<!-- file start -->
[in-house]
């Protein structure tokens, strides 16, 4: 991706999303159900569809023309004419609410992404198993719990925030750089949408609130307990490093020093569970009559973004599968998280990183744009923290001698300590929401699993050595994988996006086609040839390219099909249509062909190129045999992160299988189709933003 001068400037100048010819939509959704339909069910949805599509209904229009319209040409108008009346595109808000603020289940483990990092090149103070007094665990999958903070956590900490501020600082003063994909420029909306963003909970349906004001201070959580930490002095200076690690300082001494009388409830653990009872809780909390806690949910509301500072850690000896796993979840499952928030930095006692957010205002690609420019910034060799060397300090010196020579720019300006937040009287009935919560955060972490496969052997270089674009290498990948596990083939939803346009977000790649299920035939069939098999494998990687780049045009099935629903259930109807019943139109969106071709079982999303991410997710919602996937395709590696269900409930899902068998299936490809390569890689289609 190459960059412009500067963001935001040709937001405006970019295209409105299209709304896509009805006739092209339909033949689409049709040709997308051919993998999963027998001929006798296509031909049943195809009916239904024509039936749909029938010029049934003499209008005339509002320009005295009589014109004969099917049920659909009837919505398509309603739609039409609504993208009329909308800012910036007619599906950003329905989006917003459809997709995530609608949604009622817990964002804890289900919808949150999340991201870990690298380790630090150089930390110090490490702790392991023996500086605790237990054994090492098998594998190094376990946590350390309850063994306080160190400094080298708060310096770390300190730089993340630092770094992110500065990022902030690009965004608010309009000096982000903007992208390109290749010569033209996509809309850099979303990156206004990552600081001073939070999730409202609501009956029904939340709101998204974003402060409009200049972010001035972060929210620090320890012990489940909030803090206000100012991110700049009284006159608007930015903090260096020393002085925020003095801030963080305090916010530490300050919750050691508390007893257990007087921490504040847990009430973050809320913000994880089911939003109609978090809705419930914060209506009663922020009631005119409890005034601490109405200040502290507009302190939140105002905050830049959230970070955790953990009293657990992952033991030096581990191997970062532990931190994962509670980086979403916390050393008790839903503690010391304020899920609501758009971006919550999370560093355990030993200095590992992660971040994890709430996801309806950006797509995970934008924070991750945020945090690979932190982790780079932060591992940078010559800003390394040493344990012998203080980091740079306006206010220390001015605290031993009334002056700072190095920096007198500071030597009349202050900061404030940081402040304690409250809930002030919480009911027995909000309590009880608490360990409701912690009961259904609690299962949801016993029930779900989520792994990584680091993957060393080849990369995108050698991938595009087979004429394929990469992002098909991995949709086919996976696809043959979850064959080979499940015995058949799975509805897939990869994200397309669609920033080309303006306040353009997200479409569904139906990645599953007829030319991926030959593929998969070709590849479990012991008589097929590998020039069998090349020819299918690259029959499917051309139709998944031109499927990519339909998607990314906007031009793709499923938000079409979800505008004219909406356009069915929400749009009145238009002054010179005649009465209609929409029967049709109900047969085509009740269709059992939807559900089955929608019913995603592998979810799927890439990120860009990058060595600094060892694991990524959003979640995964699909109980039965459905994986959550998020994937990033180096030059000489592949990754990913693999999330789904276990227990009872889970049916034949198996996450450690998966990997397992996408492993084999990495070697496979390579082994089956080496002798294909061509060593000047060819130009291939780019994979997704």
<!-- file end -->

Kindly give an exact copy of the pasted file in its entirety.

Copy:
[in-house]
């Protein structure tokens, strides 16, 4: 991706999303159900569809023309004419609410992404198993719990925030750089949408609130307990490093020093569970009559973004599968998280990183744009923290001698300590929401699993050595994988996006086609040839390219099909249509062909190129045999992160299988189709933003 001068400037100048010819939509959704339909069910949805599509209904229009319209040409108008009346595109808000603020289940483990990092090149103070007094665990999958903070956590900490501020600082003063994909420029909306963003909970349906004001201070959580930490002095200076690690300082001494009388409830653990009872809780909390806690949910509301500072850690000896796993979840499952928030930095006692957010205002690609420019910034060799060397300090010196020579720019300006937040009287009935919560955060972490496969052997270089674009290498990948596990083939939803346009977000790649299920035939069939098999494998990687780049045009099935629903259930109807019943139109969106071709079982999303991410997710919602996937395709590696269900409930899902068998299936490809390569890689289609 190459960059412009500067963001935001040709937001405006970019295209409105299209709304896509009805006739092209339909033949689409049709040709997308051919993998999963027998001929006798296509031909049943195809009916239904024509039936749909029938010029049934003499209008005339509002320009005295009589014109004969099917049920659909009837919505398509309603739609039409609504993208009329909308800012910036007619599906950003329905989006917003459809997709995530609608949604009622817990964002804890289900919808949150999340991201870990690298380790630090150089930390110090490490702790392991023996500086605790237990054994090492098998594998190094376990946590350390309850063994306080160190400094080298708060310096770390300190730089993340630092770094992110500065990022902030690009965004608010309009000096982000903007992208390109290749010569033209996509809309850099979303990156206004990552600081001073939070999730409202609501009956029904939340709101998204974003402060409009200049972010001035972060929210620090320890012990489940909030803090206000100012991110700049009284006159608007930015903090260096020393002085925020003095801030963080305090916010530490300050919750050691508390007893257990007087921490504040847990009430973050809320913000994880089911939003109609978090809705419930914060209506009663922020009631005119409890005034601490109405200040502290507009302190939140105002905050830049959230970070955790953990009293657990992952033991030096581990191997970062532990931190994962509670980086979403916390050393008790839903503690010391304020899920609501758009971006919550999370560093355990030993200095590992992660971040994890709430996801309806950006797509995970934008924070991750945020945090690979932190982790780079932060591992940078010559800003390394040493344990012998203080980091740079306006206010220390001015605290031993009334002056700072190095920096007198500071030597009349202050900061404030940081402040304690409250809930002030919480009911027995909000309590009880608490360990409701912690009961259904609690299962949801016993029930779900989520792994990584680091993957060393080849990369995108050698991938595009087979004429394929990469992002098909991995949709086919996976696809043959979850064959080979499940015995058949799975509805897939990869994200397309669609920033080309303006306040353009997200479409569904139906990645599953007829030319991926030959593929998969070709590849479990012991008589097929590998020039069998090349020819299918690259029959499917051309139709998944031109499927990519339909998607990314906007031009793709499923938000079409979800505008004219909406356009069915929400749009009145238009002054010179005649009465209609929409029967049709109900047969085509009740269709059992939807559900089955929608019913995603592998979810799927890439990120860009990058060595600094060892694991990524959003979640995964699909109980039965459905994986959550998020994937990033180096030059000489592949990754990913693999999330789904276990227990009872889970049916034949198996996450450690998966990997397992996408492993084999990495070697496979390579082994089956080496002798294909061509060593000047060819130009291939780019994979997704």